The Temple of the Bearded Man is perhaps the best preserved of the buildings that surround the Great Ball Court, the Temple gets its name from a strange bearded man who heads the scene. It is based on a wall of three stepped bodies that, together with the staircase that sits on a platform.
The effect of the Itza people and its religious ideas can be seen in this building, which was subsequently built into the Grand Ball Court, attaching to the north wall that enclosed it. It’s also known as the Grand Ball Court’s North Temple measuring 10 m long and 6 m wide, with slanted walls and a central staircase facing south. The Temple sits on top of a platform 14 m long and 8 m wide.
It consists of a single chamber or room with an inverted roof. In its façade there is a slope that ends in a slight protruding molding; then a vertical wall comes up to the height of the lintels that are supported by two columns with bas-reliefs. It’s followed by a board strip that ends in a molded cornice and then comes the smooth frieze, finished off in another inverted crown with molding.
It has flagstones decorated with trees that have their roots in the earth, with plant branches that climb spiraling on its trunks. Butterflies and birds flutter around the trees, while others stand on the branches. Above these trees, Quetzalcoatl or Kukulkan appears as man-bird-serpent with his face emerging from the jaws of a serpent with a forked tongue and feathered body.
Introduction of a new architectural feature in The Temple of the Bearded Man
The Temple of the Bearded Man introduces a new architectural feature, the slope and vertical wall that was common in Xochicalco, Morelos; which becomes of general use in Chichen Itza also presented other modalities, such as the columns decorated with bas-reliefs, the high jambs with figures of warriors, the inferior panel with the effigy of the man-bird-serpent, and the Mayan vault totally decorated with a variety of everyday and religious scenes.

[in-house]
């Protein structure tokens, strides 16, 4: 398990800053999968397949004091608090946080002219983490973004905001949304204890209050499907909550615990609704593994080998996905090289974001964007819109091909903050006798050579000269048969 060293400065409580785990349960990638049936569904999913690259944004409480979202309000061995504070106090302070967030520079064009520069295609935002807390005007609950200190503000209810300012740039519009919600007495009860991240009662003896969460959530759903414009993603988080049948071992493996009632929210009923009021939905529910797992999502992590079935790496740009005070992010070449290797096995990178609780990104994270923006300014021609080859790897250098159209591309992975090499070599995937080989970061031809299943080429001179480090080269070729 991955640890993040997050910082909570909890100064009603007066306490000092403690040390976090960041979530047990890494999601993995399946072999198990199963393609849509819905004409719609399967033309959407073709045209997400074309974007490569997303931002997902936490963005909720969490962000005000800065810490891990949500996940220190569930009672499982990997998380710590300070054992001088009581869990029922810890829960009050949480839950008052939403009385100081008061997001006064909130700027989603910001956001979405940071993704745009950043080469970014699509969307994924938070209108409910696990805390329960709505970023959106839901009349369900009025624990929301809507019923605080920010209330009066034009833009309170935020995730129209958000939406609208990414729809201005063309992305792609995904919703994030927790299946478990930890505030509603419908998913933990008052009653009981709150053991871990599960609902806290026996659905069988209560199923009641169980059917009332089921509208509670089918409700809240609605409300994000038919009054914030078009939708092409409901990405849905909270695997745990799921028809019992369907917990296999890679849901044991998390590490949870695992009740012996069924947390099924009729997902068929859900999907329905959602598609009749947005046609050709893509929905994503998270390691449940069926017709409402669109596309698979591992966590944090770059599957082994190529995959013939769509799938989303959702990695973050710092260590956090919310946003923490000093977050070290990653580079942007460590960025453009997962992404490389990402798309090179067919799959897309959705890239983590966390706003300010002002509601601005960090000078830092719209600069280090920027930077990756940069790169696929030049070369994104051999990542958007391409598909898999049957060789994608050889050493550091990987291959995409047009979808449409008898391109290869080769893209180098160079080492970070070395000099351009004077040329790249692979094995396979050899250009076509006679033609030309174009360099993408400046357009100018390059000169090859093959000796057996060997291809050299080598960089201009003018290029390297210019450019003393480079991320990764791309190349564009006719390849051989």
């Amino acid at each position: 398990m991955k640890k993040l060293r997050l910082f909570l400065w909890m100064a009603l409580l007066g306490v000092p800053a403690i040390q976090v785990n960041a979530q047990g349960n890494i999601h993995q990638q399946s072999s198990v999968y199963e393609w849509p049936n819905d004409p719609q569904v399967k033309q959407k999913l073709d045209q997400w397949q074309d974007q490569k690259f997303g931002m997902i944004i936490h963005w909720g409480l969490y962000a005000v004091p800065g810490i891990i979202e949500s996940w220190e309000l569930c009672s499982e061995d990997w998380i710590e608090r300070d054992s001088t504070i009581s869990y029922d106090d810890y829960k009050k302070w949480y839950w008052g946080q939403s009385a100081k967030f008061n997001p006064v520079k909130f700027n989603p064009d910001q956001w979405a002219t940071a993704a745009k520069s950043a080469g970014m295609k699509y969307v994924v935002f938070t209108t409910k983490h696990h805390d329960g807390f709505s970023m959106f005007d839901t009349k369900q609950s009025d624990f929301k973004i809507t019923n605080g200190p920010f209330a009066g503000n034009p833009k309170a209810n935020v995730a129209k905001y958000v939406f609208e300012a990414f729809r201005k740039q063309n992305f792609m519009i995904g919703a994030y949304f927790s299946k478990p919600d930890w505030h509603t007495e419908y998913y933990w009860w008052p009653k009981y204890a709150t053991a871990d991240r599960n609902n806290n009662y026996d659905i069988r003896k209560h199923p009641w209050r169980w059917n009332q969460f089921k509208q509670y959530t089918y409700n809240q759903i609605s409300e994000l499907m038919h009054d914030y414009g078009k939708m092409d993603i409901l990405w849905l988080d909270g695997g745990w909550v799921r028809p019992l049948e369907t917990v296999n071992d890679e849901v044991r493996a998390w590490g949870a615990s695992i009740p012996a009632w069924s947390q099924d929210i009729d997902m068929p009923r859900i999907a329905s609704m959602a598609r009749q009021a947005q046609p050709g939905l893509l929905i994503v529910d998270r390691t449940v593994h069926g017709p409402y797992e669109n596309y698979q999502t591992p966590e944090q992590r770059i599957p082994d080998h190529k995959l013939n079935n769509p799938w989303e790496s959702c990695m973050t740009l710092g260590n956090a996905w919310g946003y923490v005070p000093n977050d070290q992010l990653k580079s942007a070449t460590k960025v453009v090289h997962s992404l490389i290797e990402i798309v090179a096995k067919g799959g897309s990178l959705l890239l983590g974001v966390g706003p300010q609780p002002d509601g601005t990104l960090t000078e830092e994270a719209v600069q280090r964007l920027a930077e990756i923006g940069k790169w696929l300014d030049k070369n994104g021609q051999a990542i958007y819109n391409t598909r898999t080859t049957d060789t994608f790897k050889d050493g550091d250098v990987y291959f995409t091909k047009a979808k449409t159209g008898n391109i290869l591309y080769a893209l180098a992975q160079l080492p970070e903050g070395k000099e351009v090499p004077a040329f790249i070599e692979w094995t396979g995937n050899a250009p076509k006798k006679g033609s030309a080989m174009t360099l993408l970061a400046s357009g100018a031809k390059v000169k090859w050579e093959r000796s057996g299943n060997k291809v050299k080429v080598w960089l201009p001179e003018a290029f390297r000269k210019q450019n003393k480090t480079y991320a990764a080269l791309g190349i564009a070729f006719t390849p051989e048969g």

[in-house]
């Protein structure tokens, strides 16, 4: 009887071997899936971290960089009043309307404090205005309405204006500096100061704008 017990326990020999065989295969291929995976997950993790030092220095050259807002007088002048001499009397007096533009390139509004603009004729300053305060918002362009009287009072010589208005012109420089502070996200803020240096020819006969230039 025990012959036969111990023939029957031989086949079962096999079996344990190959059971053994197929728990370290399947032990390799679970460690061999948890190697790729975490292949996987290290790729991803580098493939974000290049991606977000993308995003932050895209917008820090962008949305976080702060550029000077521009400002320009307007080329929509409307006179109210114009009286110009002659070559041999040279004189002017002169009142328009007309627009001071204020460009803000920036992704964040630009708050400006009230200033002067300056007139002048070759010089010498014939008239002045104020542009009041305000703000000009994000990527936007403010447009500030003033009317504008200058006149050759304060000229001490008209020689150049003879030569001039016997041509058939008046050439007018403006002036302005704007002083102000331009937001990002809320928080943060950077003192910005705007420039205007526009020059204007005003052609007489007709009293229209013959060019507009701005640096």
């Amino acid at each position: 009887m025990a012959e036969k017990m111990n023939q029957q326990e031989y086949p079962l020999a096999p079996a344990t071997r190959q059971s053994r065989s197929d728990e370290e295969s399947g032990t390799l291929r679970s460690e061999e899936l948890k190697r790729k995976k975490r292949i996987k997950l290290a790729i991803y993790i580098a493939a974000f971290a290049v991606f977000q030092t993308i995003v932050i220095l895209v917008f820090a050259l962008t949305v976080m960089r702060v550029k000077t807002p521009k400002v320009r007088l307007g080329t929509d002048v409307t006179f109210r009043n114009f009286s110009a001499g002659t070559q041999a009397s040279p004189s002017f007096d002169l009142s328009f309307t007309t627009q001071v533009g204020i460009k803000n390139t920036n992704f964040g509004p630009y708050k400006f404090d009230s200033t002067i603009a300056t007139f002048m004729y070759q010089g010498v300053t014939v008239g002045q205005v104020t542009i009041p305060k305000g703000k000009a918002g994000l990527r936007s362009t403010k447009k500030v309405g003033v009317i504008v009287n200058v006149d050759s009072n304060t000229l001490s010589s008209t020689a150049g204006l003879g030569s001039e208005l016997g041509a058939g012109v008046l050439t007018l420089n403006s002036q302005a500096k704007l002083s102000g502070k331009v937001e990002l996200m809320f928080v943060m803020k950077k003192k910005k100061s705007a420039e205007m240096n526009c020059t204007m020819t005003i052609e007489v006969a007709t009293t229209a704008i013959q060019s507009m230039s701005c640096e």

The back wall of The Temple of the Bearded Man
In a part of the back wall there is a scene in which the deity Kukulkan appears seated on a jaguar throne, marked by an oval formed by a feathered serpent; on each side of the god there are seven characters, chiefly warriors with an atlatl or spear, darts and rear discs in the belt, one of them looks like a chief with a snake in the background.
The second row of The Temple of the Bearded Man
In the next row you find the priest and ruler, with a robe clothed with The third or precious stones, with seven people sitting on his left, all of whom have butterfly pecs; on his right, six other dignitaries are also seated.
The third row of the wall of The Temple of the Bearded Man
Below them, there’s another row of individuals, seven on the left, two of them in eagle costumes, and seven on the right, two of them standing on the roof of a house or temple, inside which there are two characters seated.
Last row of the wall of The Temple of the Bearded Man
Finally, below, you can see the Lord and priest Kukulkan dead, dressed in his tunic of
The whole set is related to the Itzaes and Kukulkan, with the god that appears in the upper part or sky, with the lord-priest who bore the same name and who relied on warriors, nobles and priests on the earth, guarded by the deity and the gods of the four directions, perhaps the Bacabes or Pauahtun.
The wardrobe of the characters is the same as of the Great Ball Game: cotton padded sleeves, nose bar, back discs on the belt, feathered headdresses, eagle or bird costumes, butterfly breastplate, as well as vegetal interlacing and scrolls.
Location of the Temple of the Bearded Man in Chichen Itza
The Temple of the Bearded Man in Chichen Itza is located in the north side of the Great Ball Court. In front of it, all the way on the other side of the Court you will find the Great Ball Court’s South Temple, and on its left, the Temple of the Jaguar.